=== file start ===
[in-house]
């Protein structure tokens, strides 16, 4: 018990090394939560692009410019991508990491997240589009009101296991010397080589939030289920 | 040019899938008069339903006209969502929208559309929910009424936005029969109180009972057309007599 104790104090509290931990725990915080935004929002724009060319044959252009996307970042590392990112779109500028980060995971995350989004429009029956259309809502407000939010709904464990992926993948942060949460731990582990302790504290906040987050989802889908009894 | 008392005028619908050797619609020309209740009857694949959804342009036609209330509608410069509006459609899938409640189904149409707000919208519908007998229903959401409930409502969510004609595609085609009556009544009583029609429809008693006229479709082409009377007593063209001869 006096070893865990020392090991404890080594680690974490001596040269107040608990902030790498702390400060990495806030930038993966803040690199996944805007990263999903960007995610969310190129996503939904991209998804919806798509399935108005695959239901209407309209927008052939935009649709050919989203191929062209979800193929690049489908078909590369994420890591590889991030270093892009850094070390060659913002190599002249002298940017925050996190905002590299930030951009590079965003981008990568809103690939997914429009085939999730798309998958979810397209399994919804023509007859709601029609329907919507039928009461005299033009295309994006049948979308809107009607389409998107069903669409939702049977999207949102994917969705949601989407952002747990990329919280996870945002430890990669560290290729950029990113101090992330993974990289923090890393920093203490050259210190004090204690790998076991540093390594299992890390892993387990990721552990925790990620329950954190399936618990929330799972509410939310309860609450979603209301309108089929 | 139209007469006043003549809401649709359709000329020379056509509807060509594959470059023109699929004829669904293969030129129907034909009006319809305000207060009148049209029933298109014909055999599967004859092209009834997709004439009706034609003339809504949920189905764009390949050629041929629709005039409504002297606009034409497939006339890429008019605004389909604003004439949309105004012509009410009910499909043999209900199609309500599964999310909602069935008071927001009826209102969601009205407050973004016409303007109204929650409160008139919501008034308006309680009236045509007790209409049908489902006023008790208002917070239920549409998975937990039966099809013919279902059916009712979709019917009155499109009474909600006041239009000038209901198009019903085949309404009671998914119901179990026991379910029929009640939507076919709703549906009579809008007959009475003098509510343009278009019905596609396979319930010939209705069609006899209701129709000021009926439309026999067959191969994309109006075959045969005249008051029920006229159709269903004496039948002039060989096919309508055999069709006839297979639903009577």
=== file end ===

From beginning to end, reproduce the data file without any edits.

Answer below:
[in-house]
């Protein structure tokens, strides 16, 4: 018990090394939560692009410019991508990491997240589009009101296991010397080589939030289920 | 040019899938008069339903006209969502929208559309929910009424936005029969109180009972057309007599 104790104090509290931990725990915080935004929002724009060319044959252009996307970042590392990112779109500028980060995971995350989004429009029956259309809502407000939010709904464990992926993948942060949460731990582990302790504290906040987050989802889908009894 | 008392005028619908050797619609020309209740009857694949959804342009036609209330509608410069509006459609899938409640189904149409707000919208519908007998229903959401409930409502969510004609595609085609009556009544009583029609429809008693006229479709082409009377007593063209001869 006096070893865990020392090991404890080594680690974490001596040269107040608990902030790498702390400060990495806030930038993966803040690199996944805007990263999903960007995610969310190129996503939904991209998804919806798509399935108005695959239901209407309209927008052939935009649709050919989203191929062209979800193929690049489908078909590369994420890591590889991030270093892009850094070390060659913002190599002249002298940017925050996190905002590299930030951009590079965003981008990568809103690939997914429009085939999730798309998958979810397209399994919804023509007859709601029609329907919507039928009461005299033009295309994006049948979308809107009607389409998107069903669409939702049977999207949102994917969705949601989407952002747990990329919280996870945002430890990669560290290729950029990113101090992330993974990289923090890393920093203490050259210190004090204690790998076991540093390594299992890390892993387990990721552990925790990620329950954190399936618990929330799972509410939310309860609450979603209301309108089929 | 139209007469006043003549809401649709359709000329020379056509509807060509594959470059023109699929004829669904293969030129129907034909009006319809305000207060009148049209029933298109014909055999599967004859092209009834997709004439009706034609003339809504949920189905764009390949050629041929629709005039409504002297606009034409497939006339890429008019605004389909604003004439949309105004012509009410009910499909043999209900199609309500599964999310909602069935008071927001009826209102969601009205407050973004016409303007109204929650409160008139919501008034308006309680009236045509007790209409049908489902006023008790208002917070239920549409998975937990039966099809013919279902059916009712979709019917009155499109009474909600006041239009000038209901198009019903085949309404009671998914119901179990026991379910029929009640939507076919709703549906009579809008007959009475003098509510343009278009019905596609396979319930010939209705069609006899209701129709000021009926439309026999067959191969994309109006075959045969005249008051029920006229159709269903004496039948002039060989096919309508055999069709006839297979639903009577």